Saturday, December 2, 2006

Telling Us What to Think

This is a followup to my post, “Distorting Public Opinion”, November 30. I had written something else to post today, but when I saw this misleadingly named “Analysis” on the MSNBC website I couldn’t resist.


Updated: 7:13 p.m. ET Dec 1, 2006
“CAIRO, Egypt - The Iranian president’s letter to the American people this week was dismissed by Washington as a crazy propaganda stunt.
. . .
“President Mahmoud Ahmadinejad’s letter to the American people, released in New York on Wednesday, struck its intended audience as a bizarre political lecture rather than an attempt at dialogue."

[I’m amazed that the American people were able to get together a unanimous response so quickly. Come to think of it, I don’t remember being consulted.]

. . .

“In May, he sent a long letter to President Bush, a combination of religious sermon and political screed, trying to persuade him to change his policies. Soon after, he challenged Bush to a face-to-face debate. Both approaches were dismissed by the White House — and they fueled Ahmadinejad’s image in the United States as a crackpot, as did his declarations that Israel should be ‘wiped off the map’ and that the Holocaust was a myth.”

Well, if you weren’t sure what to think of President Ahmadinejad and his letters, you do now. Likewise, you know how to evaluate anyone who thinks the world would be better off without Israel or who doubts Holocaust dogma.

Actually, though, the “Analysis” does provide a few interesting insights, although AP had to go across a couple of continents to find them:

“He’s ignorant of the attitude of the American people” toward Iran, said Mustafa Alani, an Iran specialist with the Gulf Research Center in Dubai. “He believes that U.S. public opinion will be occupied with his letter and debate it. They (Iranian leaders) have a huge lack of understanding of American public opinion and what moves it.”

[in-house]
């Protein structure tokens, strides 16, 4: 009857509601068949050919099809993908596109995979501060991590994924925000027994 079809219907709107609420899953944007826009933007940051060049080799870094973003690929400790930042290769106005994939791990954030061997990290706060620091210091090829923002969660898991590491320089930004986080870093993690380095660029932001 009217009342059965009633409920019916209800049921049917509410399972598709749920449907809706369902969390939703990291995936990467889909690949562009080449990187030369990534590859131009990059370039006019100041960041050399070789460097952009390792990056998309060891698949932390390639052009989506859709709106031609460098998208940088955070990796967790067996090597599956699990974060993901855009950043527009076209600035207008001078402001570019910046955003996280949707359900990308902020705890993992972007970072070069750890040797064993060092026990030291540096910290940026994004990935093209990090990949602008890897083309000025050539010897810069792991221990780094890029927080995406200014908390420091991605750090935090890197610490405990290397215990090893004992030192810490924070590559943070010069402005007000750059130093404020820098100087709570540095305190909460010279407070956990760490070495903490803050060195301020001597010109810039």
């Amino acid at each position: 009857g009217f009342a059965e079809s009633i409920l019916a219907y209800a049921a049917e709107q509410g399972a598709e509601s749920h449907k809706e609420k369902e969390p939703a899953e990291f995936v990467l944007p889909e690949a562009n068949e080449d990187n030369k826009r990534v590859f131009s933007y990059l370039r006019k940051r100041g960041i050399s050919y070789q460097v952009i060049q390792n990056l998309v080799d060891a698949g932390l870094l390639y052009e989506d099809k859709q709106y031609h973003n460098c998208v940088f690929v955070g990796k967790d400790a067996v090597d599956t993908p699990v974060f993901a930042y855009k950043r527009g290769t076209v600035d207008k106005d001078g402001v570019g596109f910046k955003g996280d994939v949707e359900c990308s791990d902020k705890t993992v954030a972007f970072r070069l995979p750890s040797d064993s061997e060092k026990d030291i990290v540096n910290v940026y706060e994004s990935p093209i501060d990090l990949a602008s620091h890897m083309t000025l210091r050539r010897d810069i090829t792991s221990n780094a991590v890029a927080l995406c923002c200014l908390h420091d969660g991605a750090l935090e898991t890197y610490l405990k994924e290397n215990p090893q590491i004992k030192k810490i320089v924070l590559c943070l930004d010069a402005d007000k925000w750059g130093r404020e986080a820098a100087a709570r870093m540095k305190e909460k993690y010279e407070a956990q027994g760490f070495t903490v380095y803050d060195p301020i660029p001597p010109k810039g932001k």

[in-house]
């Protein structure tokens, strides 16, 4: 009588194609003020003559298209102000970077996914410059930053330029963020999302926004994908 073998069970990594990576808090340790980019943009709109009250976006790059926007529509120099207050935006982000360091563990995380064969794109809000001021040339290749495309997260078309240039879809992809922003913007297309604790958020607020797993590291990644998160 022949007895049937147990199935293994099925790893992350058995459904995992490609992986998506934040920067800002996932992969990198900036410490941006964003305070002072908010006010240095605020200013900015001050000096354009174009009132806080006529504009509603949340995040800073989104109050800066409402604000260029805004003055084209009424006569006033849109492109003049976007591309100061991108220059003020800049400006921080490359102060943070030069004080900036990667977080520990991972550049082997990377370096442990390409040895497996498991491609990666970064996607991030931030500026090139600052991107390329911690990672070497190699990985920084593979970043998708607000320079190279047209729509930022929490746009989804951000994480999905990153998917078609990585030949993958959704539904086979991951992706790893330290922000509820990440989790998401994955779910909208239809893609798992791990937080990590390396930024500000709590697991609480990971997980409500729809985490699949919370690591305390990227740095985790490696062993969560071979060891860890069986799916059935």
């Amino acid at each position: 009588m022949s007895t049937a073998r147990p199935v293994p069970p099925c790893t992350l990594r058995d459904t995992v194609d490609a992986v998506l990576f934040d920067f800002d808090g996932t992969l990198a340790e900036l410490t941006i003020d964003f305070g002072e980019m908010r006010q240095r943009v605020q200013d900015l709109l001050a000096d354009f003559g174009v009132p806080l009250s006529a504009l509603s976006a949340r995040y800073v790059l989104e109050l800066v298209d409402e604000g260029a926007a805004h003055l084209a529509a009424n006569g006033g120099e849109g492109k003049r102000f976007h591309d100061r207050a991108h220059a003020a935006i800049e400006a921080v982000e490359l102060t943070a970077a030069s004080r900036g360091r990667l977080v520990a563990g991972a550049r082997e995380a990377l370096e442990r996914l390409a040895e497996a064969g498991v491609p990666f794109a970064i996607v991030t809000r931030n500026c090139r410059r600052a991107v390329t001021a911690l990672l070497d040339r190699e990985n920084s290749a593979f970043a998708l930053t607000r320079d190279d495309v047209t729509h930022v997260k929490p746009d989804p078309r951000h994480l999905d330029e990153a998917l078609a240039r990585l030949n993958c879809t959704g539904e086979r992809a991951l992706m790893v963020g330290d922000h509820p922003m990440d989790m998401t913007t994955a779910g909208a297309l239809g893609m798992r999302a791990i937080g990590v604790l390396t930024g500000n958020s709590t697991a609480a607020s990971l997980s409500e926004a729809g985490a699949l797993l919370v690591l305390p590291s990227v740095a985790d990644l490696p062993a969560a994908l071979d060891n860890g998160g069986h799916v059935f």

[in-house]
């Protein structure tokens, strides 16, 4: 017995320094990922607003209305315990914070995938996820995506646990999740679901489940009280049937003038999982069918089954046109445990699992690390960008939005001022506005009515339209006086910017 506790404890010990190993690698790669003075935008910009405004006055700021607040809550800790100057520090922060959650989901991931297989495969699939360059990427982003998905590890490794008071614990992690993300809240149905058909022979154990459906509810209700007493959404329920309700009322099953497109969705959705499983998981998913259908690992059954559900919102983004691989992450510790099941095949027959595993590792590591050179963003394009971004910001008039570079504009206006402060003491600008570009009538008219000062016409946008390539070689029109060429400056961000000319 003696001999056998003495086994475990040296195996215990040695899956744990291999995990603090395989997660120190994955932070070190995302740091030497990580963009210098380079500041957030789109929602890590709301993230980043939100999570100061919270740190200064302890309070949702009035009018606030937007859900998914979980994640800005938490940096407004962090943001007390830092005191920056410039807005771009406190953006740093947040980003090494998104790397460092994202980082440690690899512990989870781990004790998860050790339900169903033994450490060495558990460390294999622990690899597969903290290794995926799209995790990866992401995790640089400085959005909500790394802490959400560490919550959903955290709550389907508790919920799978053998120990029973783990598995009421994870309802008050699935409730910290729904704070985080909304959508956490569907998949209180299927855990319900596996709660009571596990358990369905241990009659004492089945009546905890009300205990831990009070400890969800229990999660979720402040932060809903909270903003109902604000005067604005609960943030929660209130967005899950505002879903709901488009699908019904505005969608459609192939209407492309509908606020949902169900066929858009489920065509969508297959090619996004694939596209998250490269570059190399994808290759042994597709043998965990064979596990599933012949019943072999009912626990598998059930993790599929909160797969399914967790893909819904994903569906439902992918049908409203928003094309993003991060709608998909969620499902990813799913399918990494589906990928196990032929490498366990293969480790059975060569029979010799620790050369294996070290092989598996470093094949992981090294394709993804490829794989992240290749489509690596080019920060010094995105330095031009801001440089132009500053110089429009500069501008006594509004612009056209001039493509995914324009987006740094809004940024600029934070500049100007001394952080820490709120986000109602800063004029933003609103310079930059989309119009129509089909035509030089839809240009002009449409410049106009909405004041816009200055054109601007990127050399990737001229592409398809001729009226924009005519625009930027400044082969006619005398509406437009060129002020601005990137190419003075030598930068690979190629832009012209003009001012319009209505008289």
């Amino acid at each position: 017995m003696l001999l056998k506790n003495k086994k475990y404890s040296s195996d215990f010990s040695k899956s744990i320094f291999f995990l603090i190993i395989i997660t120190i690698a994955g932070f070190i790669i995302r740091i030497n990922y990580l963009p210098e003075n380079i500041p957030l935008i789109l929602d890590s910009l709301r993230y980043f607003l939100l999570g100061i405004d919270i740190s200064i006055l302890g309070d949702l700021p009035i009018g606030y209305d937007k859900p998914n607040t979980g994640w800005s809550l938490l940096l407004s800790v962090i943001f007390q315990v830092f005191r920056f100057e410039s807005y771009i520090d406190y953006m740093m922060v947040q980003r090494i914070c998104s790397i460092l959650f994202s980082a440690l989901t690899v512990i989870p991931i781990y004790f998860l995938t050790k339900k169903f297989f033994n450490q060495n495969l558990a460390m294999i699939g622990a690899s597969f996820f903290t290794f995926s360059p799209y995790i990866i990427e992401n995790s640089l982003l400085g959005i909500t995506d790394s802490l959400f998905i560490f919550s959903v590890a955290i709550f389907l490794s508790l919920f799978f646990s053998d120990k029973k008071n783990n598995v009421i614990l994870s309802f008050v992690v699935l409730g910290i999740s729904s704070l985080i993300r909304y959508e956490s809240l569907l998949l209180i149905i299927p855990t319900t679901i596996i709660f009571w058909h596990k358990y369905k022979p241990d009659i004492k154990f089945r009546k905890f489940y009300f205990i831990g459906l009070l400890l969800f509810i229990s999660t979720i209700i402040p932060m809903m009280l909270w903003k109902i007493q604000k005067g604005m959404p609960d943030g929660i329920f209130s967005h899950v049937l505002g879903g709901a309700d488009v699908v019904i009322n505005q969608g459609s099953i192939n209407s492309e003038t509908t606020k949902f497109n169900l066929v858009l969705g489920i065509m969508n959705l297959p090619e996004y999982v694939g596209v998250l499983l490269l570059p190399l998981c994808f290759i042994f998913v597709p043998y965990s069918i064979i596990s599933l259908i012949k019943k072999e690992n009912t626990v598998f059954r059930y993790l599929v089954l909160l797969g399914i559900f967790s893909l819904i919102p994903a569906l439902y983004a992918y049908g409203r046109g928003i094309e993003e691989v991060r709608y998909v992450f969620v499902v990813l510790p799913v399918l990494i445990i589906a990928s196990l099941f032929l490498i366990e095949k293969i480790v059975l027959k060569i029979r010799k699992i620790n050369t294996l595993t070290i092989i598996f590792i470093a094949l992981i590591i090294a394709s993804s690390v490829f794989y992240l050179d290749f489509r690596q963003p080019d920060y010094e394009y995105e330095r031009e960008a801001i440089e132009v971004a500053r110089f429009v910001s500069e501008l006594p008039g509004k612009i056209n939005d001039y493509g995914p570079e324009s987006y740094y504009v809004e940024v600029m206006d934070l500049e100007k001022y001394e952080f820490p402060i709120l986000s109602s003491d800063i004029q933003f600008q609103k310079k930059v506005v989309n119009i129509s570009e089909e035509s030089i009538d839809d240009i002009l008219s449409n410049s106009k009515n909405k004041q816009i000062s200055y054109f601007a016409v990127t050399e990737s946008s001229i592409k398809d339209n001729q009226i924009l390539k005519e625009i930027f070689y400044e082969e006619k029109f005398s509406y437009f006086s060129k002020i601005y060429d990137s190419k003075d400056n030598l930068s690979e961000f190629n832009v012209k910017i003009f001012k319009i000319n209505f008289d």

What does move it? One thing that moves it are propaganda pieces posing as “Analysis” -- like the one which quotes Mr. Alani.

“Culture also plays a role in Ahmadinejad’s manner: In Iran — where discussions of poetry and theology are popular obsessions — the abstract debate of ideas is a political tool not seen in the United States.”

I would add that ideas themselves are a political tool not lately seen in the United States. I worked for eight years in Washington, D.C. as a lawyer and writer, and I knew a few congressmen and occasionally mingled with senators, representatives, and staff at those boozy entertainments lobbyists use to buy favors, and never once did I hear an idea discussed. Never. I was really impressed by that. The talk was all politics, and the only debates were not about ideas but about what pose or statement would boost a politician’s rating. Conversation was almost solely about tactics for getting re-elected -- as if Washington was the setting for a great big popularity contest with rich prizes in jobs.

So, we now know -- thanks to a nameless "analyst" -- what the American people, and thus we ourselves, think about the president of Iran and his letters:

“A crazy propaganda stunt.”

“A bizarre political lecture rather than an attempt at dialogue.”

“A crackpot.”

Thanks, "Analysis”: That’s one less thing we need to think about.

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